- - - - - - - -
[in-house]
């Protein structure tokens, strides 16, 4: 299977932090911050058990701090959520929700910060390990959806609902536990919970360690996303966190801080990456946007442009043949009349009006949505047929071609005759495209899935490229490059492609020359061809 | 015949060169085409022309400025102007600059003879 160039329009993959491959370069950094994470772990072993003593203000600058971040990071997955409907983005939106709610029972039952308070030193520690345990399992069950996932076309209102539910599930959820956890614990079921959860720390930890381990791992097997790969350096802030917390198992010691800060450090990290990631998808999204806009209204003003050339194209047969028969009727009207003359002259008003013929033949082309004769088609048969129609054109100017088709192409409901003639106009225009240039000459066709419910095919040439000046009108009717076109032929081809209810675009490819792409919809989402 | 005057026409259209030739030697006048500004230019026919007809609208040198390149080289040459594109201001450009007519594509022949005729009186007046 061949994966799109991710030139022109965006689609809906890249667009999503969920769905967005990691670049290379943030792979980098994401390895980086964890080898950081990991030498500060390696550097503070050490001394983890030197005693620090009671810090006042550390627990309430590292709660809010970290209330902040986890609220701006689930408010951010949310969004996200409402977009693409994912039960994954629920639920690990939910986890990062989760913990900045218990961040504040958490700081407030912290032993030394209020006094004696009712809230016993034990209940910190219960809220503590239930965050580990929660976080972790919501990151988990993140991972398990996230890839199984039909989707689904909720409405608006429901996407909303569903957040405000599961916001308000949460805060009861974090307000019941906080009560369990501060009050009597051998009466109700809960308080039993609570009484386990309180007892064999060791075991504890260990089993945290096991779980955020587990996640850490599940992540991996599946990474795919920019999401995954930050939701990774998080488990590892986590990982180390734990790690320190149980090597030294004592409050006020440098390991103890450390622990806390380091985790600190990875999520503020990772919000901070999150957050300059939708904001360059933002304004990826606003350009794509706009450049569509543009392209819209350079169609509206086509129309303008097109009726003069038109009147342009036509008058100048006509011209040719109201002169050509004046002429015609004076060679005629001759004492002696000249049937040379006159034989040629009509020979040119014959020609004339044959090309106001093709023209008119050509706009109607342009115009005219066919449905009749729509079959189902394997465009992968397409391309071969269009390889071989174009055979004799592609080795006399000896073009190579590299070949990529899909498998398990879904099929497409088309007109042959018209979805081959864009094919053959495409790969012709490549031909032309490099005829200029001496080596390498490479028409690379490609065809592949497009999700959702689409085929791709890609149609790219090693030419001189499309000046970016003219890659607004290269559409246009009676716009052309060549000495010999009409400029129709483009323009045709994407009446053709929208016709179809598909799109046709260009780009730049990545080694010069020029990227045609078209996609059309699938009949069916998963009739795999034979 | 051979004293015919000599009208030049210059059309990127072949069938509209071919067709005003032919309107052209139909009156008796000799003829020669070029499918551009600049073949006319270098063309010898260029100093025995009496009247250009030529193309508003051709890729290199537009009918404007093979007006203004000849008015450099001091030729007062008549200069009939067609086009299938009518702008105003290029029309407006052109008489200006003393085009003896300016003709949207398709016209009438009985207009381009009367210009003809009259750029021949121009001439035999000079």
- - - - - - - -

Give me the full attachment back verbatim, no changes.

[in-house]
């Protein structure tokens, strides 16, 4: 299977932090911050058990701090959520929700910060390990959806609902536990919970360690996303966190801080990456946007442009043949009349009006949505047929071609005759495209899935490229490059492609020359061809 | 015949060169085409022309400025102007600059003879 160039329009993959491959370069950094994470772990072993003593203000600058971040990071997955409907983005939106709610029972039952308070030193520690345990399992069950996932076309209102539910599930959820956890614990079921959860720390930890381990791992097997790969350096802030917390198992010691800060450090990290990631998808999204806009209204003003050339194209047969028969009727009207003359002259008003013929033949082309004769088609048969129609054109100017088709192409409901003639106009225009240039000459066709419910095919040439000046009108009717076109032929081809209810675009490819792409919809989402 | 005057026409259209030739030697006048500004230019026919007809609208040198390149080289040459594109201001450009007519594509022949005729009186007046 061949994966799109991710030139022109965006689609809906890249667009999503969920769905967005990691670049290379943030792979980098994401390895980086964890080898950081990991030498500060390696550097503070050490001394983890030197005693620090009671810090006042550390627990309430590292709660809010970290209330902040986890609220701006689930408010951010949310969004996200409402977009693409994912039960994954629920639920690990939910986890990062989760913990900045218990961040504040958490700081407030912290032993030394209020006094004696009712809230016993034990209940910190219960809220503590239930965050580990929660976080972790919501990151988990993140991972398990996230890839199984039909989707689904909720409405608006429901996407909303569903957040405000599961916001308000949460805060009861974090307000019941906080009560369990501060009050009597051998009466109700809960308080039993609570009484386990309180007892064999060791075991504890260990089993945290096991779980955020587990996640850490599940992540991996599946990474795919920019999401995954930050939701990774998080488990590892986590990982180390734990790690320190149980090597030294004592409050006020440098390991103890450390622990806390380091985790600190990875999520503020990772919000901070999150957050300059939708904001360059933002304004990826606003350009794509706009450049569509543009392209819209350079169609509206086509129309303008097109009726003069038109009147342009036509008058100048006509011209040719109201002169050509004046002429015609004076060679005629001759004492002696000249049937040379006159034989040629009509020979040119014959020609004339044959090309106001093709023209008119050509706009109607342009115009005219066919449905009749729509079959189902394997465009992968397409391309071969269009390889071989174009055979004799592609080795006399000896073009190579590299070949990529899909498998398990879904099929497409088309007109042959018209979805081959864009094919053959495409790969012709490549031909032309490099005829200029001496080596390498490479028409690379490609065809592949497009999700959702689409085929791709890609149609790219090693030419001189499309000046970016003219890659607004290269559409246009009676716009052309060549000495010999009409400029129709483009323009045709994407009446053709929208016709179809598909799109046709260009780009730049990545080694010069020029990227045609078209996609059309699938009949069916998963009739795999034979 | 051979004293015919000599009208030049210059059309990127072949069938509209071919067709005003032919309107052209139909009156008796000799003829020669070029499918551009600049073949006319270098063309010898260029100093025995009496009247250009030529193309508003051709890729290199537009009918404007093979007006203004000849008015450099001091030729007062008549200069009939067609086009299938009518702008105003290029029309407006052109008489200006003393085009003896300016003709949207398709016209009438009985207009381009009367210009003809009259750029021949121009001439035999000079």